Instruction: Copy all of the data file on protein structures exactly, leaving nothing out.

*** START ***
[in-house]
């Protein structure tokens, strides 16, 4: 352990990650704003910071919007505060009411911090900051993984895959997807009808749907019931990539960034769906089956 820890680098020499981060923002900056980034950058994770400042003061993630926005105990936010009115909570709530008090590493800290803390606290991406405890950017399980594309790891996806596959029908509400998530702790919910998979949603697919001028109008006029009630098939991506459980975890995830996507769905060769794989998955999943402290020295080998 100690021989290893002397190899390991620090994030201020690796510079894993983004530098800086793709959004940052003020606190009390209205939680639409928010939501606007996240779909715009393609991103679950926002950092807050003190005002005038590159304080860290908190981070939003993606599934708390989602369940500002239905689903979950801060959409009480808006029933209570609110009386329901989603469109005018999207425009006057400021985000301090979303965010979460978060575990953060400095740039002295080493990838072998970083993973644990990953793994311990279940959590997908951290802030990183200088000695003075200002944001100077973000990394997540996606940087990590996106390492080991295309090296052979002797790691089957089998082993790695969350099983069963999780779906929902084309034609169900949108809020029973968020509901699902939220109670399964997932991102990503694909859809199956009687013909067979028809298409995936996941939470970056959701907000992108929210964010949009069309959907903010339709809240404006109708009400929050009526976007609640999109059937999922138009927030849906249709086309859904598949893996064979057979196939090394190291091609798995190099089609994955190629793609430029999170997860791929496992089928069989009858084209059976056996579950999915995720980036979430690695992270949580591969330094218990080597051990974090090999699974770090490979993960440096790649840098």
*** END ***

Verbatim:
[in-house]
């Protein structure tokens, strides 16, 4: 352990990650704003910071919007505060009411911090900051993984895959997807009808749907019931990539960034769906089956 820890680098020499981060923002900056980034950058994770400042003061993630926005105990936010009115909570709530008090590493800290803390606290991406405890950017399980594309790891996806596959029908509400998530702790919910998979949603697919001028109008006029009630098939991506459980975890995830996507769905060769794989998955999943402290020295080998 100690021989290893002397190899390991620090994030201020690796510079894993983004530098800086793709959004940052003020606190009390209205939680639409928010939501606007996240779909715009393609991103679950926002950092807050003190005002005038590159304080860290908190981070939003993606599934708390989602369940500002239905689903979950801060959409009480808006029933209570609110009386329901989603469109005018999207425009006057400021985000301090979303965010979460978060575990953060400095740039002295080493990838072998970083993973644990990953793994311990279940959590997908951290802030990183200088000695003075200002944001100077973000990394997540996606940087990590996106390492080991295309090296052979002797790691089957089998082993790695969350099983069963999780779906929902084309034609169900949108809020029973968020509901699902939220109670399964997932991102990503694909859809199956009687013909067979028809298409995936996941939470970056959701907000992108929210964010949009069309959907903010339709809240404006109708009400929050009526976007609640999109059937999922138009927030849906249709086309859904598949893996064979057979196939090394190291091609798995190099089609994955190629793609430029999170997860791929496992089928069989009858084209059976056996579950999915995720980036979430690695992270949580591969330094218990080597051990974090090999699974770090490979993960440096790649840098």